Imz Khattab: Cracking the Code of the Egyptian Relationshit
If you’ve ever read an issue of Cosmopolitan or any other women’s
magazine, then you would be wasting your hard-earned Egyptian Pounds (all 80 of
them) on this book. Meant as a guide for Egyptian men and women to understand
what goes wrong in relationships and how to fix them; this book is just another
replica of all the self-help relationship books. It’s marketed under the
disguise of targeting Egyptians, when in fact; most of the tips can apply to
Cracking the Code of the Egyptian Relationshit (no, that’s not a typo) is divided into
20 sections; ten sections about ’The Convicts‘: men’s worst personality types
and how to avoid them, and the other ten are about ’The Sinners’: annoying
habits that women have and how to fix them to become more desirable to men.
These sections are divided into several subsections about how to deal with the
person, danger signs, how to get out of the relationship and the ’scientific
and psychological explanation‘ section, which was a failed attempt at giving
the book a smart spin.
The advice in the book can easily be devised by common sense, and adding
’Egyptian‘ to the title is misleading since the book doesn’t give specific
advice pertaining to being Egyptian; except for one section where the Egyptian/Western identity crisis is discussed. Khattab makes sure to try to Egyptianise
the content by using local examples such as ’vacationing in Sharm‘ and using
the names of local hang-outs to make the content more appealing to the readers.
The ‘scientific/psychological explanation’ sections are the book’s biggest flaw. The author claims to have conducted research and used scientific
studies to back up her arguments– most of which are scientifically false; according to an MD and a psychologist that this reviewer referred to. Moreover, no studies or sources
were cited anywhere in the book to back up the author’s claims.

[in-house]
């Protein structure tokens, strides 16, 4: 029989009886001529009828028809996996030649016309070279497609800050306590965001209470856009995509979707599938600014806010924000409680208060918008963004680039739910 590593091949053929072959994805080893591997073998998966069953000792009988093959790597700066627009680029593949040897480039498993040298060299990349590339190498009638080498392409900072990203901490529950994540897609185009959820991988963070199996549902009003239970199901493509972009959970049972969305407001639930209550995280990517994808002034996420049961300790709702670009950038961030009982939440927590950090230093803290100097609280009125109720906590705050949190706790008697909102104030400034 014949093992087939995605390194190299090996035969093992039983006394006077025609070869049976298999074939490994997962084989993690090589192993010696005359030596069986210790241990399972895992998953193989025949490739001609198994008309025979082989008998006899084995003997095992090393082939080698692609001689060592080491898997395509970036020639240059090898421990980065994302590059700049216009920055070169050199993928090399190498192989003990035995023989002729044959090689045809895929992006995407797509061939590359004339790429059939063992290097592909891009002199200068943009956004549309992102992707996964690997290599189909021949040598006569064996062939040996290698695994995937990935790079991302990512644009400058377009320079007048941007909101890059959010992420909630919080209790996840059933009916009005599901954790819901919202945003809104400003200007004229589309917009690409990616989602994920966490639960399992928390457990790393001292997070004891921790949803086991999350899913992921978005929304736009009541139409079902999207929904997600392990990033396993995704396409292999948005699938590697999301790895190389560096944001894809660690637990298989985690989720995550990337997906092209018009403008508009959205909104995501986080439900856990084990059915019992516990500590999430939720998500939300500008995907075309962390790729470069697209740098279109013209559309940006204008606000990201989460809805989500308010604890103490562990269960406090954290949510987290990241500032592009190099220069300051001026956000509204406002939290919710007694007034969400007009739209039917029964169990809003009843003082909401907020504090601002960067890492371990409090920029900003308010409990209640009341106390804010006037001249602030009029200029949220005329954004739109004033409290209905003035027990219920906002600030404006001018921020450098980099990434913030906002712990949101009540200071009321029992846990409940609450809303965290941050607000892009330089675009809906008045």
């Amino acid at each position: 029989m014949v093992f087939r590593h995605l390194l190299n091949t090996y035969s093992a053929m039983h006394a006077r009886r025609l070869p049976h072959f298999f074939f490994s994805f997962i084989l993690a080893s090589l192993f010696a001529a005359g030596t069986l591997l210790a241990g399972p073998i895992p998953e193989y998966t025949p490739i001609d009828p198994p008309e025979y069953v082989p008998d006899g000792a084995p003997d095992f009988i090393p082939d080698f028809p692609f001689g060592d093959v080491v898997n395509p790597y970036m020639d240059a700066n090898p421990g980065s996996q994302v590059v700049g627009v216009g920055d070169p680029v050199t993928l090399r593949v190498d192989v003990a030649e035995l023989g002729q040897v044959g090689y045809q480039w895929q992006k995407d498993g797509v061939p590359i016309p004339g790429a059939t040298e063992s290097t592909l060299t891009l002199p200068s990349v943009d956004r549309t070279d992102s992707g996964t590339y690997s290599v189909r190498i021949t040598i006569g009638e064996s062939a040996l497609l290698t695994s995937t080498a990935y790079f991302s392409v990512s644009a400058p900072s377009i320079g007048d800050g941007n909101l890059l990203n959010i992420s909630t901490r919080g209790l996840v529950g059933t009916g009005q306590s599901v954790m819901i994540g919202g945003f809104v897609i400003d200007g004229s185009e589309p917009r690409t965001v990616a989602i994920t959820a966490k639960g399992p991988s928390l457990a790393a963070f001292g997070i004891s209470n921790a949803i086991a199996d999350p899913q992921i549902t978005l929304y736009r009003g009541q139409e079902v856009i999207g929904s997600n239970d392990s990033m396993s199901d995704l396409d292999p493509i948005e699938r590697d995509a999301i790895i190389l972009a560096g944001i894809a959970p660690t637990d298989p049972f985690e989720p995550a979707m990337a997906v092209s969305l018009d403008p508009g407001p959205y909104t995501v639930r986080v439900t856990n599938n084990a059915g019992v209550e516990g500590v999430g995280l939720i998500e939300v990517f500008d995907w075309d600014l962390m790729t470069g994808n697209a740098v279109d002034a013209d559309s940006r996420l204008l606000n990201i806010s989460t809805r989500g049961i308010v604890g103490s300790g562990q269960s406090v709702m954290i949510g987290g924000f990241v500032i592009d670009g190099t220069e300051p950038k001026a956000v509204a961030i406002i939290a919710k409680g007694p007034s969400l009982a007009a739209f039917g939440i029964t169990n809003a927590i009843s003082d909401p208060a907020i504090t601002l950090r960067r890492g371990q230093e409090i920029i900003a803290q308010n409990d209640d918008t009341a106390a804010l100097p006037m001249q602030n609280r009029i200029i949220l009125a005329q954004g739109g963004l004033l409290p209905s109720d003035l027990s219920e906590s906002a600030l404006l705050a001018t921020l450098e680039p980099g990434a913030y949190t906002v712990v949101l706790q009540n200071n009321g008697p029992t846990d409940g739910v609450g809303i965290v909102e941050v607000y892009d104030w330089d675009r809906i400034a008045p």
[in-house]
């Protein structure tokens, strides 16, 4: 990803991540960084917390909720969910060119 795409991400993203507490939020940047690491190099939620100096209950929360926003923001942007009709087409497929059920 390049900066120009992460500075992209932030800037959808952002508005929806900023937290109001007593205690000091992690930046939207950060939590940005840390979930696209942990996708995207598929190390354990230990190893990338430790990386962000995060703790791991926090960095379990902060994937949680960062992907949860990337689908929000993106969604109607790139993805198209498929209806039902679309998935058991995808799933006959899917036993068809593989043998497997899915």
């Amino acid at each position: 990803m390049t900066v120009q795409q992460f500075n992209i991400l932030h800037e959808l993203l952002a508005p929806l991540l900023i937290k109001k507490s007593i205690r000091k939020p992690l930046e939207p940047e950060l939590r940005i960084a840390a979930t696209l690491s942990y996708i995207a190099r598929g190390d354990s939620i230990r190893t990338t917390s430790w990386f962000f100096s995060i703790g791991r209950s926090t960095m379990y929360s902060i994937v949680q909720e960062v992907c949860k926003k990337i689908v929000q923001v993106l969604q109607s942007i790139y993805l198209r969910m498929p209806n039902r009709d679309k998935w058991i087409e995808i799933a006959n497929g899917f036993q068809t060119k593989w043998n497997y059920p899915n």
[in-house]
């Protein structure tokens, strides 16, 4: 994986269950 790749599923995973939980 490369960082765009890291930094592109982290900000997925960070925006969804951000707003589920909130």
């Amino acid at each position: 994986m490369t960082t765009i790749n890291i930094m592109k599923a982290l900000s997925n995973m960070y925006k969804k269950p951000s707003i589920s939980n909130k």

For example, in one of the sections, the author
talks about how a couple is usually head over heels for each other before they
get married, but shortly after they tie the knot, the flame burns out. Khattab
claims that according to scientific studies, the hormones dopamine and oxytocin
are the ones responsible for this behavior, when in fact, oxyticin is released
in females after they give birth. A few inconclusive studies have attempted to establish a relationship between the hormone and relationships (orgasm, love, etc); and so it’s sometimes referred to as the cuddle hormone, but none of
these studies are official or conclusive.
In a section that discusses guys who marry girls for their money, the author wrote
that when she was ‘researching’ this section, ‘I googled ‘men
who are gold diggers’ and that the search only yielded results for female
gold diggers […]’. The author came to the conclusion that male gold diggers only
exist in Egypt, since, you know, google said so.
You can easily read Cracking the Code in less than two hours. The book is written in a chitchat conversational style full of grammatical
errors that would keep Queen Elizabeth up at night. A lot of Arabic words and
phrases are used within the text, with footnotes of the literal English translation
or the general meaning.
Released in January 2010, the book is available in most
major bookstores; Diwan, Virgin, Alef and Bookspot.